Brits would be sent HOME from work when temperatures hit 30C under proposed new law

25 July 2019, 12:04

A proposed new law could force bosses to send home workers when it gets too hot
A proposed new law could force bosses to send home workers when it gets too hot. Picture: Getty

There is currently no law that allows Brits to be sent home when the temperature is too hot - but one Trade Union is trying to bring one in

Given the fact it's pretty much hotter than the sun outside, many of us have found ourselves questioning how hot it has to be to get sent home from work this week.

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There is, sadly, no law that dictates workers must be sent home if it reaches a certain heat - but one Trade Union is proposing one.

A Trade Union is proposing a law that outlines maximum temperatures to work in
A Trade Union is proposing a law that outlines maximum temperatures to work in. Picture: Getty

Trade Union Congress (TUC) is campaigning for Brits to be sent home from work when it gets hot - arguing that those doing manual labour should be able to leave work when it reached around 27C - 30C.

It is also arguing that places of work should 'adopt cooling methods' when it reaches 24C.

The TUC has laid out a list of measures it says bosses should take to ensure their workers keep cool in the interim. These are:

Allowing flexible working: Giving staff the chance to come in earlier or stay later will let them avoid the sweltering and unpleasant conditions of the rush hour commute. Bosses could also let staff work from home where possible.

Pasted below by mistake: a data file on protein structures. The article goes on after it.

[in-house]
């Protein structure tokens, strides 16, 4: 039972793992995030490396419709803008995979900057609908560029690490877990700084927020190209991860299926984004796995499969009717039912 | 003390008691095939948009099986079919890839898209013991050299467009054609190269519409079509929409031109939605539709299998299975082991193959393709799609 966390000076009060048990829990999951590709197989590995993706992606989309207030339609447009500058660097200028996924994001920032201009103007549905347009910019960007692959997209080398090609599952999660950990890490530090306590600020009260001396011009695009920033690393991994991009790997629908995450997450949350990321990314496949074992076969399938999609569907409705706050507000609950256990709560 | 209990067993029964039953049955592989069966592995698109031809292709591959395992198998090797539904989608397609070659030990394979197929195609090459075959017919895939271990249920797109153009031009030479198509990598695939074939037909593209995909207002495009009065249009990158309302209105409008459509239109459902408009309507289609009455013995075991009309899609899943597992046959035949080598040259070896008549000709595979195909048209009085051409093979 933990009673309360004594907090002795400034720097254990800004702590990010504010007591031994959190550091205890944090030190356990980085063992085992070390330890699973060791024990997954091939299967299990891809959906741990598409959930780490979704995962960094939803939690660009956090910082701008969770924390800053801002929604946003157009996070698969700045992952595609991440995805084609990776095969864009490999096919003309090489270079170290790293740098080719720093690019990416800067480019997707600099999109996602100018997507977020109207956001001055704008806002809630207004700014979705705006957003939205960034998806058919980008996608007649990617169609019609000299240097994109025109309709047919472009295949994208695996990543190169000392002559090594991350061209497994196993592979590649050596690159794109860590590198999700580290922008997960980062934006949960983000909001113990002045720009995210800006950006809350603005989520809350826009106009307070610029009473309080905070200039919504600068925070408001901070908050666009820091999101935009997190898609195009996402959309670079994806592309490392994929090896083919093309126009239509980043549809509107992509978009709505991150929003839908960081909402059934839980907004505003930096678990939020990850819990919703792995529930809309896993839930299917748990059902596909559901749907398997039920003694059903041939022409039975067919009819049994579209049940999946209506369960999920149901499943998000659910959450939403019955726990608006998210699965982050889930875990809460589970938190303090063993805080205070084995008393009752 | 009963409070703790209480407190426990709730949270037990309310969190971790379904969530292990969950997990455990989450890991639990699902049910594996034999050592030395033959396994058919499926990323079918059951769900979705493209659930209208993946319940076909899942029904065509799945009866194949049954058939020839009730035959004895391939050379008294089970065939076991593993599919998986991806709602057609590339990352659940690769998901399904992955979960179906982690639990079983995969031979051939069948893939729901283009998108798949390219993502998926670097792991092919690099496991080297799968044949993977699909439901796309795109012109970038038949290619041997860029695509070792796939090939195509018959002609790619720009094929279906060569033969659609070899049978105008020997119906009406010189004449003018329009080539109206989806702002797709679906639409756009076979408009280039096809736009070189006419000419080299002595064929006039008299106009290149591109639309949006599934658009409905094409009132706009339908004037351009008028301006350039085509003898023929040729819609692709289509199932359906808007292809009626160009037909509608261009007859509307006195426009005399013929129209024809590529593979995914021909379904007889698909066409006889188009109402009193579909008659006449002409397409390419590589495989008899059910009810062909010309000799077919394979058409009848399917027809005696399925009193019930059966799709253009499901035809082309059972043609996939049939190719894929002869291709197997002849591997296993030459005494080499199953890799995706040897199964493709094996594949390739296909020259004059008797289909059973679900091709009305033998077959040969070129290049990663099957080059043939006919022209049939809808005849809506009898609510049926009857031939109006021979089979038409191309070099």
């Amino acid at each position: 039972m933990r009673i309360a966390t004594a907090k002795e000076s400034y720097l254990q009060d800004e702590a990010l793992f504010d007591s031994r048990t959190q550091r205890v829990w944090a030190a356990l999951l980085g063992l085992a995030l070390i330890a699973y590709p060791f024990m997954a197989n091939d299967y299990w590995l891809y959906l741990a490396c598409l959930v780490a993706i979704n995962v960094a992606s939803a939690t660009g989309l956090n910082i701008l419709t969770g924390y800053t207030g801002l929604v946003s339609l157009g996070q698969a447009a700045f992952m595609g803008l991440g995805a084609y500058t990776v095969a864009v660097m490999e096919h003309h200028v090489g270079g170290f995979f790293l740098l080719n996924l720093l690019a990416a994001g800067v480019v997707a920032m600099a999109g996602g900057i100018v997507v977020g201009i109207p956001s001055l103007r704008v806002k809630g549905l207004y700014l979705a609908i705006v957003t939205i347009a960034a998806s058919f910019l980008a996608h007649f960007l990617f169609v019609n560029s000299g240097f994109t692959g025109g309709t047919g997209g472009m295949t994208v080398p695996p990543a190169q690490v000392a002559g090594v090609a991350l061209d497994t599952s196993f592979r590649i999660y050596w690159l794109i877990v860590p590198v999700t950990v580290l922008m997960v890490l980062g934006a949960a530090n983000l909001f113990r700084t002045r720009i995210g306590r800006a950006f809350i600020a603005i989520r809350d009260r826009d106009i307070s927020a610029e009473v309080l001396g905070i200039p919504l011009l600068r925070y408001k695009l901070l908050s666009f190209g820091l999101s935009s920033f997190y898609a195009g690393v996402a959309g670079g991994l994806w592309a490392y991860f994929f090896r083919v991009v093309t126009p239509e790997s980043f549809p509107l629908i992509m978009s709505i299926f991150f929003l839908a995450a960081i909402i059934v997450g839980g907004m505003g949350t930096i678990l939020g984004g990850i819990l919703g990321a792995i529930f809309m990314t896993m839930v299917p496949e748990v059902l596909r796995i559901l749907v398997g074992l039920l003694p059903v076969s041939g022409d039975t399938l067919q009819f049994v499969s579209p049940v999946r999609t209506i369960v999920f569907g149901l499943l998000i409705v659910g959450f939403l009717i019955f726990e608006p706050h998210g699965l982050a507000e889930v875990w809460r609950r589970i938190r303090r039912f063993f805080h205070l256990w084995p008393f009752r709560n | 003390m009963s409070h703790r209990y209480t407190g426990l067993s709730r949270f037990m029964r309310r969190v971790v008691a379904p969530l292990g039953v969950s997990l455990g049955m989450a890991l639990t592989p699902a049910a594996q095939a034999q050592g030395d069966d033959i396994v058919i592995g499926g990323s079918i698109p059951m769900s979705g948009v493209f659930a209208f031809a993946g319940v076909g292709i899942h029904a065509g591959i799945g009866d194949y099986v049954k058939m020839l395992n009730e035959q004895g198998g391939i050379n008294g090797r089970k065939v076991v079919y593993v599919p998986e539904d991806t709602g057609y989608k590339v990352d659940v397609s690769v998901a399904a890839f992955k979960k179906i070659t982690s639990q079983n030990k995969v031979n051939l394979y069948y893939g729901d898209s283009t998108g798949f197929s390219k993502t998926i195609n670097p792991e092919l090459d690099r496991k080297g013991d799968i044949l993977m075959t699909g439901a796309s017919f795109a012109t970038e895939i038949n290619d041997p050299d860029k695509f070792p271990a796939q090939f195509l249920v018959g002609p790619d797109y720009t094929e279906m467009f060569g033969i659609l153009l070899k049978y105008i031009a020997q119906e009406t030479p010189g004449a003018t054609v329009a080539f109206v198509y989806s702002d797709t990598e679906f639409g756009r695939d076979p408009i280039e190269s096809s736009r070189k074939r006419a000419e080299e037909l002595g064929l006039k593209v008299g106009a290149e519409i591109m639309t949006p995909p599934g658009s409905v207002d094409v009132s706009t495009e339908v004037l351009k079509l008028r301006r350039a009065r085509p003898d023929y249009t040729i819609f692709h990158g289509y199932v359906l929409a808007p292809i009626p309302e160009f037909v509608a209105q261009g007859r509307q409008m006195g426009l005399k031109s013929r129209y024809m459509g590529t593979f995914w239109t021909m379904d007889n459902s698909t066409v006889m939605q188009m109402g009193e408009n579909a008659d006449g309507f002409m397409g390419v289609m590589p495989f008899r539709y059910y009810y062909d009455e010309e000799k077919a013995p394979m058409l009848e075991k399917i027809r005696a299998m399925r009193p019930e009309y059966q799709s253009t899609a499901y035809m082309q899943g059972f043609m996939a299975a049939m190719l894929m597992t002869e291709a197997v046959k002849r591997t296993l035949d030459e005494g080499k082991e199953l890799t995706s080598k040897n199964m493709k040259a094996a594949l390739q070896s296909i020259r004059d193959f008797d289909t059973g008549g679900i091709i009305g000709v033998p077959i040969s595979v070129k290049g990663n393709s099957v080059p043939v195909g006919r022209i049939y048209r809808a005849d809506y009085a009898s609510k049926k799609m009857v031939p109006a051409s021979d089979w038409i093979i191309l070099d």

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Keeping their buildings cool: Workplaces can be kept cooler and more bearable by taking simple steps, such as having windows that can be opened, using fans, moving staff away from windows or sources of heat, and installing ventilation or air-cooling.

Temporarily relaxing their workplace dress codes: Encouraging staff to work in more casual clothing than normal - leaving the jackets and ties off and wearing lightweight clothes instead - will help them keep cool.

Keeping staff comfortable: Allowing staff to take frequent breaks and providing a ready supply of cold drinks will all help keep workers cool.

Talking and listening to their staff: Staff will have their own ideas about how best to cope with the excessive heat.

TUC General Secretary Frances O'Grady said: "While many of us love to see the sun, it's no fun working in a baking office or a stifling factory. Bosses should do all they can to keep the temperature down.

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"The easiest way for staff to keep cool inside is being able to work in more casual clothing. While shorts and vest tops may not be appropriate for all, nobody should be made to suffer in the heat for the sake of keeping up appearances.

"It's in bosses' interests to provide a cool and comfortable work environment. Workers who are unable to dress down in lighter clothing, or who work in offices without air-conditioning, fans or drinking water, are going to be tired, and lack inspiration and creativity."